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National Center for Biotechnology Information (US). Genes and Disease [Internet]. Bethesda (MD): National Center for Biotechnology Information (US); 1998-.

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Genes and Disease [Internet].

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Gyrate atrophy of the choroid and retina

Image OAT.jpg

People suffering from gyrate atrophy of the choroid (the thin coating of the eye) and retina face a progressive loss of vision, with total blindness usually occurring between the ages of 40 and 60. The disease is an inborn error of metabolism.

The gene whose mutation causes gyrate atrophy is found on chromosome 10, and encodes an enzyme called ornithine ketoacid aminotransferase (OAT). Different inherited mutations in OAT cause differences in the severity of symptoms of the disease. OAT converts the amino acid ornithine from the urea cycle ultimately into glutamate. In gyrate atrophy, where OAT function is affected, there is an increase in plasma levels of ornithine.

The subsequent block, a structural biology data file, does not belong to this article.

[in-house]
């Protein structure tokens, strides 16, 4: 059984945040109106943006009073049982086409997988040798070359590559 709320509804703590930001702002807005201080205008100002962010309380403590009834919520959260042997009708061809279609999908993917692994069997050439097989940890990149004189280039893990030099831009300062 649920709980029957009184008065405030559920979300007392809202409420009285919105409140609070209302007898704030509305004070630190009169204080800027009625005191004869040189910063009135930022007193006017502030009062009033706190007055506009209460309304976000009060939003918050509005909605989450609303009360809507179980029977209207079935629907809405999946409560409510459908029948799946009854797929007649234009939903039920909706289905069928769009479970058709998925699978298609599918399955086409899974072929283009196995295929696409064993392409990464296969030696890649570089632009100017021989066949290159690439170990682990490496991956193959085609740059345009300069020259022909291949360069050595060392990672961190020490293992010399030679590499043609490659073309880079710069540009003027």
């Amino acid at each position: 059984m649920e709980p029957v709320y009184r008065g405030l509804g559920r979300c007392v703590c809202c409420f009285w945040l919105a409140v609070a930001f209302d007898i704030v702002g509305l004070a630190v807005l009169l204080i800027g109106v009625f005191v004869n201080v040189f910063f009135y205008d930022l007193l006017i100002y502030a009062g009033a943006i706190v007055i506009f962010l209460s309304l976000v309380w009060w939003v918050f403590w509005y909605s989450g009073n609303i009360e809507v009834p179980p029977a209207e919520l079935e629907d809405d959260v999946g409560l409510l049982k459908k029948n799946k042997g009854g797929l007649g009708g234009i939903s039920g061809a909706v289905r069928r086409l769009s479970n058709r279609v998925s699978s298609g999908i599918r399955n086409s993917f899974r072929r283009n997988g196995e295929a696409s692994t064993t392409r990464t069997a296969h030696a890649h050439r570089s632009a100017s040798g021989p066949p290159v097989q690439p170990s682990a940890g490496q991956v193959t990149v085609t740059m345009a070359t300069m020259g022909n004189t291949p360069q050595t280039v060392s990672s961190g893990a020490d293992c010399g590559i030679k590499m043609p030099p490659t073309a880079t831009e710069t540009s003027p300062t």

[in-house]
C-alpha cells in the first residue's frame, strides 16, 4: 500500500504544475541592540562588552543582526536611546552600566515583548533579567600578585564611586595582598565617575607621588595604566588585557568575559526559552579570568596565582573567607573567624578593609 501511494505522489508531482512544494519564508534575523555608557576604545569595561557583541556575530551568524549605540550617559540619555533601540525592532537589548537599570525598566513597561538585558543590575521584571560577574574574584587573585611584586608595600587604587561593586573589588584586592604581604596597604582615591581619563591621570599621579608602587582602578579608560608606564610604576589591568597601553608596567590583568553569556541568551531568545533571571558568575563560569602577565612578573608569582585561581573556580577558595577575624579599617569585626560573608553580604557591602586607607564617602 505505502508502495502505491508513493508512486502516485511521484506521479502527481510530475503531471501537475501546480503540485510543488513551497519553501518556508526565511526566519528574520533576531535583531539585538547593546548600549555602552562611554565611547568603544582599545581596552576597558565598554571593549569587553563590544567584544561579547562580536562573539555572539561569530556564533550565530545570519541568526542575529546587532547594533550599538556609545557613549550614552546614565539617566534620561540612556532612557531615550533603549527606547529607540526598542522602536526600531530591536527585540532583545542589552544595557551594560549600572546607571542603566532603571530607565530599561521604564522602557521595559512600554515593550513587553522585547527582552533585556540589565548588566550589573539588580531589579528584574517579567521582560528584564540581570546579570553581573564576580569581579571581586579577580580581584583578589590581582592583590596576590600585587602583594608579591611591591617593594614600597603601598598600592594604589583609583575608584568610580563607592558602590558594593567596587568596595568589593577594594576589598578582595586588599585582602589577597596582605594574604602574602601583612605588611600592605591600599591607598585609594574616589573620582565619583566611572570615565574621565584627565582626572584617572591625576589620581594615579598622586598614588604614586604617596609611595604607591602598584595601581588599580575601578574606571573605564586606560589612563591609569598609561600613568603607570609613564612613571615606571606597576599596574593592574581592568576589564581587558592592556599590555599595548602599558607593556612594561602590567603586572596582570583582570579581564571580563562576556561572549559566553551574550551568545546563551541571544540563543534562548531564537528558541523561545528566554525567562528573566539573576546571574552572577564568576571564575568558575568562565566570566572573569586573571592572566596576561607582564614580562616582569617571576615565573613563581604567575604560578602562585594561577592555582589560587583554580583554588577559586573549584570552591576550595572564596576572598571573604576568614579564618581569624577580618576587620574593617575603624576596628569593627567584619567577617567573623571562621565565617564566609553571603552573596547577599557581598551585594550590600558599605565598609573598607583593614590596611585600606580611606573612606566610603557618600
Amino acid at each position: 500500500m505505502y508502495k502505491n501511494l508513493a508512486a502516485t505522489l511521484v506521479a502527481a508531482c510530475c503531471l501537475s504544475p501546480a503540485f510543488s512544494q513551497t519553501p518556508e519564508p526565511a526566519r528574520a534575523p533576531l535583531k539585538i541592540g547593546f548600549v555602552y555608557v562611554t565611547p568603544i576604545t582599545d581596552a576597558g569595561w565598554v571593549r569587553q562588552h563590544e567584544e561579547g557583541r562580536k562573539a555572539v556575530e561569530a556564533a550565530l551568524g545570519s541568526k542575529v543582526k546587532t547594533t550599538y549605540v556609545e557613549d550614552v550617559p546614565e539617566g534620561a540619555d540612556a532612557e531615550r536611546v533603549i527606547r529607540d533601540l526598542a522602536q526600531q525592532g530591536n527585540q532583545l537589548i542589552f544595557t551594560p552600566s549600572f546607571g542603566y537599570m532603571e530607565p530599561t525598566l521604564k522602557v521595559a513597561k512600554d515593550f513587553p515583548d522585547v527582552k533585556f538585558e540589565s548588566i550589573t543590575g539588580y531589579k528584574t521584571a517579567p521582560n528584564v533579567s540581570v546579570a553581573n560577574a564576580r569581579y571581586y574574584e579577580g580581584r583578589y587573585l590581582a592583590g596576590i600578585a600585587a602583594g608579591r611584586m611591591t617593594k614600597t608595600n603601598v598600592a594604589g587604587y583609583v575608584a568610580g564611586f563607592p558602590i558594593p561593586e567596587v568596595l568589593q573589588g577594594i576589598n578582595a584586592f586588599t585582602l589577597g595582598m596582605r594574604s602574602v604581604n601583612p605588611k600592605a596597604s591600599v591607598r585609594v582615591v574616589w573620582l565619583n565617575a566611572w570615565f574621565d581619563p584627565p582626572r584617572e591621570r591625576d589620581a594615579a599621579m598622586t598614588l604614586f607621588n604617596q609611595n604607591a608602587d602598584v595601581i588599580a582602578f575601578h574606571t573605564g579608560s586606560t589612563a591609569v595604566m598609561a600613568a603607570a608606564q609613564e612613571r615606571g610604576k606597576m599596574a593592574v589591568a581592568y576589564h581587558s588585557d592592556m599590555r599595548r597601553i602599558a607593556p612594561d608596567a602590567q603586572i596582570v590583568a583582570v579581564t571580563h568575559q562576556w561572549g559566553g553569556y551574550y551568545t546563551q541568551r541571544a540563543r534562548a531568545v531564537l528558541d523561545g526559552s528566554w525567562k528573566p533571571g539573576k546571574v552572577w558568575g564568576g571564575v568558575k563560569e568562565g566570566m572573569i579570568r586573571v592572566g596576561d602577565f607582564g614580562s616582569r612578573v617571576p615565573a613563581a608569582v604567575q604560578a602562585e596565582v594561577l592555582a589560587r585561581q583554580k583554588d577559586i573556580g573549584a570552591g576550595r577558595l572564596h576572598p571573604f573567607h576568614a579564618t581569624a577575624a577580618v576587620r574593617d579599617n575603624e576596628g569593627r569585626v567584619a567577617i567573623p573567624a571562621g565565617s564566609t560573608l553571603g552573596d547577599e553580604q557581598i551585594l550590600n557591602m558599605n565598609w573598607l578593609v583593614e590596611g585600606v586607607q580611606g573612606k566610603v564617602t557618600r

It is already known that reduction of the amino acid arginine in the diet has a salutary effect on most patients. Current lines of research into the disease include: (1) investigating how variant mutations of the alleles (versions of the gene inherited) interact in order to cause the differing symptoms of the disease and (2) work on mouse models of the disease is furthering our understanding, which is hoped will lead to a true cure.

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